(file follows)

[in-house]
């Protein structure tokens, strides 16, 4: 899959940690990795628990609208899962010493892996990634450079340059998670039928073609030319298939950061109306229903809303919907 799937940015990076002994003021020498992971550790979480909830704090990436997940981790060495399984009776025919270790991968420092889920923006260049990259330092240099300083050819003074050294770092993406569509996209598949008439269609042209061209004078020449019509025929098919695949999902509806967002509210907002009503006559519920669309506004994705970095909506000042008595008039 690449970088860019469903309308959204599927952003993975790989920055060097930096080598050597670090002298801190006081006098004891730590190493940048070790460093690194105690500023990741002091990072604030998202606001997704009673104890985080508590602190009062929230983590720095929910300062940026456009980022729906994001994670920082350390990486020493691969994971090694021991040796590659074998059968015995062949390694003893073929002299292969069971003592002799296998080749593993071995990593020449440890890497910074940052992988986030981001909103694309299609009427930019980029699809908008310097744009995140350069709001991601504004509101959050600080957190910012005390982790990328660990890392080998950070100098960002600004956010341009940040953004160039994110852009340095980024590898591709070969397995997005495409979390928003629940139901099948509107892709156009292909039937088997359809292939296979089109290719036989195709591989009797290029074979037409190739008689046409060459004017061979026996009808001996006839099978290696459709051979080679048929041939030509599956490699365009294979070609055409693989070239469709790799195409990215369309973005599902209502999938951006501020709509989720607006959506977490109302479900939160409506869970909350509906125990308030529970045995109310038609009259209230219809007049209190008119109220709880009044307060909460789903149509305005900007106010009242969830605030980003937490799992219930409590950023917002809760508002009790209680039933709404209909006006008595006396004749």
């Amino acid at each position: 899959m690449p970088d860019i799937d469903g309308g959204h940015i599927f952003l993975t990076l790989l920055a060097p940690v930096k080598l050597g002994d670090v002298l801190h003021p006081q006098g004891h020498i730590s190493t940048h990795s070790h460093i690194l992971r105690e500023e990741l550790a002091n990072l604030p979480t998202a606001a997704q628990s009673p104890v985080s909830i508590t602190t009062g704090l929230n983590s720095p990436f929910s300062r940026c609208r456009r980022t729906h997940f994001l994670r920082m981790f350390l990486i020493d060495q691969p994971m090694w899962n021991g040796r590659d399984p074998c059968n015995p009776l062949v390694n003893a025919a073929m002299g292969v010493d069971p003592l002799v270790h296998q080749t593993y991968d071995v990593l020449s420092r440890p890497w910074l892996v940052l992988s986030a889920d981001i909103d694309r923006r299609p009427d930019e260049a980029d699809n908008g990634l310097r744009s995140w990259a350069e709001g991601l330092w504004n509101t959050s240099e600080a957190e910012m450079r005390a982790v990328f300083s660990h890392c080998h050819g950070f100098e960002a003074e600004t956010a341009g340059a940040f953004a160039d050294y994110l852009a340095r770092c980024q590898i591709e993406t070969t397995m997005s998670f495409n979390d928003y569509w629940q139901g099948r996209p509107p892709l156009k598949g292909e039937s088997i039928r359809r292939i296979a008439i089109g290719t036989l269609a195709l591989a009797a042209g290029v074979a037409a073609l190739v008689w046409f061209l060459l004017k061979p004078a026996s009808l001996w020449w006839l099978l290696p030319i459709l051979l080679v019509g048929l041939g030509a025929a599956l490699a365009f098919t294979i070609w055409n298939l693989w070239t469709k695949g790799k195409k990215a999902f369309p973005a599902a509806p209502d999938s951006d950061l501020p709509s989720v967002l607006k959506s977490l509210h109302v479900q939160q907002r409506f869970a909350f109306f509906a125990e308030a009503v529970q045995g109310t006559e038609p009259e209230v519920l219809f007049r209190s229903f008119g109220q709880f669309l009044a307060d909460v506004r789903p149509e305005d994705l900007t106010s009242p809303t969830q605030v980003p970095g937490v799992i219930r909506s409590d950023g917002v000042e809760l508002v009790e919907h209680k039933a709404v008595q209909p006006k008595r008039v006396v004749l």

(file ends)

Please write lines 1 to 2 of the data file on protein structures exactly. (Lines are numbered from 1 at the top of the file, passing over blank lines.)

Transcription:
[in-house]
């Protein structure tokens, strides 16, 4: 899959940690990795628990609208899962010493892996990634450079340059998670039928073609030319298939950061109306229903809303919907 799937940015990076002994003021020498992971550790979480909830704090990436997940981790060495399984009776025919270790991968420092889920923006260049990259330092240099300083050819003074050294770092993406569509996209598949008439269609042209061209004078020449019509025929098919695949999902509806967002509210907002009503006559519920669309506004994705970095909506000042008595008039 690449970088860019469903309308959204599927952003993975790989920055060097930096080598050597670090002298801190006081006098004891730590190493940048070790460093690194105690500023990741002091990072604030998202606001997704009673104890985080508590602190009062929230983590720095929910300062940026456009980022729906994001994670920082350390990486020493691969994971090694021991040796590659074998059968015995062949390694003893073929002299292969069971003592002799296998080749593993071995990593020449440890890497910074940052992988986030981001909103694309299609009427930019980029699809908008310097744009995140350069709001991601504004509101959050600080957190910012005390982790990328660990890392080998950070100098960002600004956010341009940040953004160039994110852009340095980024590898591709070969397995997005495409979390928003629940139901099948509107892709156009292909039937088997359809292939296979089109290719036989195709591989009797290029074979037409190739008689046409060459004017061979026996009808001996006839099978290696459709051979080679048929041939030509599956490699365009294979070609055409693989070239469709790799195409990215369309973005599902209502999938951006501020709509989720607006959506977490109302479900939160409506869970909350509906125990308030529970045995109310038609009259209230219809007049209190008119109220709880009044307060909460789903149509305005900007106010009242969830605030980003937490799992219930409590950023917002809760508002009790209680039933709404209909006006008595006396004749």